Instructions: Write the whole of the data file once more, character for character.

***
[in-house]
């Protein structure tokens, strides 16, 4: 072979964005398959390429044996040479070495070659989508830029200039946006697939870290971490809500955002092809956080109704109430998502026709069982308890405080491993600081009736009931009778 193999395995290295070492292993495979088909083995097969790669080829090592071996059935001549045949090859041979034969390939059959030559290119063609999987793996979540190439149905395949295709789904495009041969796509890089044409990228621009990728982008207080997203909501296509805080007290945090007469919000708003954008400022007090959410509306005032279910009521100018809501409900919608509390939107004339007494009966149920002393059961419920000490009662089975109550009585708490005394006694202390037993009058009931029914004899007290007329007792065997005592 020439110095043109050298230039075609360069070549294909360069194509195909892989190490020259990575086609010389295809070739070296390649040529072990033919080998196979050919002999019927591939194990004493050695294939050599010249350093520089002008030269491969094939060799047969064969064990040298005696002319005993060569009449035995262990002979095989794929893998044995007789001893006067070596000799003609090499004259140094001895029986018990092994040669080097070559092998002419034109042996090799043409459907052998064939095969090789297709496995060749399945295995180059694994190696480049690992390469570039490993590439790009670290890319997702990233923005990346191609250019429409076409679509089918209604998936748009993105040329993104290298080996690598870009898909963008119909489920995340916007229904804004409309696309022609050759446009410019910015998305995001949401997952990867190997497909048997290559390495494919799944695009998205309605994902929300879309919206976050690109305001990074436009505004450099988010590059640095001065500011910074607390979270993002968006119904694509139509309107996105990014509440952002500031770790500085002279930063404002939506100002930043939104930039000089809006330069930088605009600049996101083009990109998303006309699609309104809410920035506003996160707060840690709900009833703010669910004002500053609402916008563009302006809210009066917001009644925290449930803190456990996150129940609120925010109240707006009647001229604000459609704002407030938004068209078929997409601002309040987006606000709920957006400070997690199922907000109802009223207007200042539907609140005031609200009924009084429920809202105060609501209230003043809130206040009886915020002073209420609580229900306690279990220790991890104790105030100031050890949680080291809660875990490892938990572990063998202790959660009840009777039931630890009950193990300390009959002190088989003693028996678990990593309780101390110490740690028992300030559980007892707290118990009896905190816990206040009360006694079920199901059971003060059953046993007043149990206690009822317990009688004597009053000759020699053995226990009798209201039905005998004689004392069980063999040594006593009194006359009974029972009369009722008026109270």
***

[in-house]
């Protein structure tokens, strides 16, 4: 072979964005398959390429044996040479070495070659989508830029200039946006697939870290971490809500955002092809956080109704109430998502026709069982308890405080491993600081009736009931009778 193999395995290295070492292993495979088909083995097969790669080829090592071996059935001549045949090859041979034969390939059959030559290119063609999987793996979540190439149905395949295709789904495009041969796509890089044409990228621009990728982008207080997203909501296509805080007290945090007469919000708003954008400022007090959410509306005032279910009521100018809501409900919608509390939107004339007494009966149920002393059961419920000490009662089975109550009585708490005394006694202390037993009058009931029914004899007290007329007792065997005592 020439110095043109050298230039075609360069070549294909360069194509195909892989190490020259990575086609010389295809070739070296390649040529072990033919080998196979050919002999019927591939194990004493050695294939050599010249350093520089002008030269491969094939060799047969064969064990040298005696002319005993060569009449035995262990002979095989794929893998044995007789001893006067070596000799003609090499004259140094001895029986018990092994040669080097070559092998002419034109042996090799043409459907052998064939095969090789297709496995060749399945295995180059694994190696480049690992390469570039490993590439790009670290890319997702990233923005990346191609250019429409076409679509089918209604998936748009993105040329993104290298080996690598870009898909963008119909489920995340916007229904804004409309696309022609050759446009410019910015998305995001949401997952990867190997497909048997290559390495494919799944695009998205309605994902929300879309919206976050690109305001990074436009505004450099988010590059640095001065500011910074607390979270993002968006119904694509139509309107996105990014509440952002500031770790500085002279930063404002939506100002930043939104930039000089809006330069930088605009600049996101083009990109998303006309699609309104809410920035506003996160707060840690709900009833703010669910004002500053609402916008563009302006809210009066917001009644925290449930803190456990996150129940609120925010109240707006009647001229604000459609704002407030938004068209078929997409601002309040987006606000709920957006400070997690199922907000109802009223207007200042539907609140005031609200009924009084429920809202105060609501209230003043809130206040009886915020002073209420609580229900306690279990220790991890104790105030100031050890949680080291809660875990490892938990572990063998202790959660009840009777039931630890009950193990300390009959002190088989003693028996678990990593309780101390110490740690028992300030559980007892707290118990009896905190816990206040009360006694079920199901059971003060059953046993007043149990206690009822317990009688004597009053000759020699053995226990009798209201039905005998004689004392069980063999040594006593009194006359009974029972009369009722008026109270």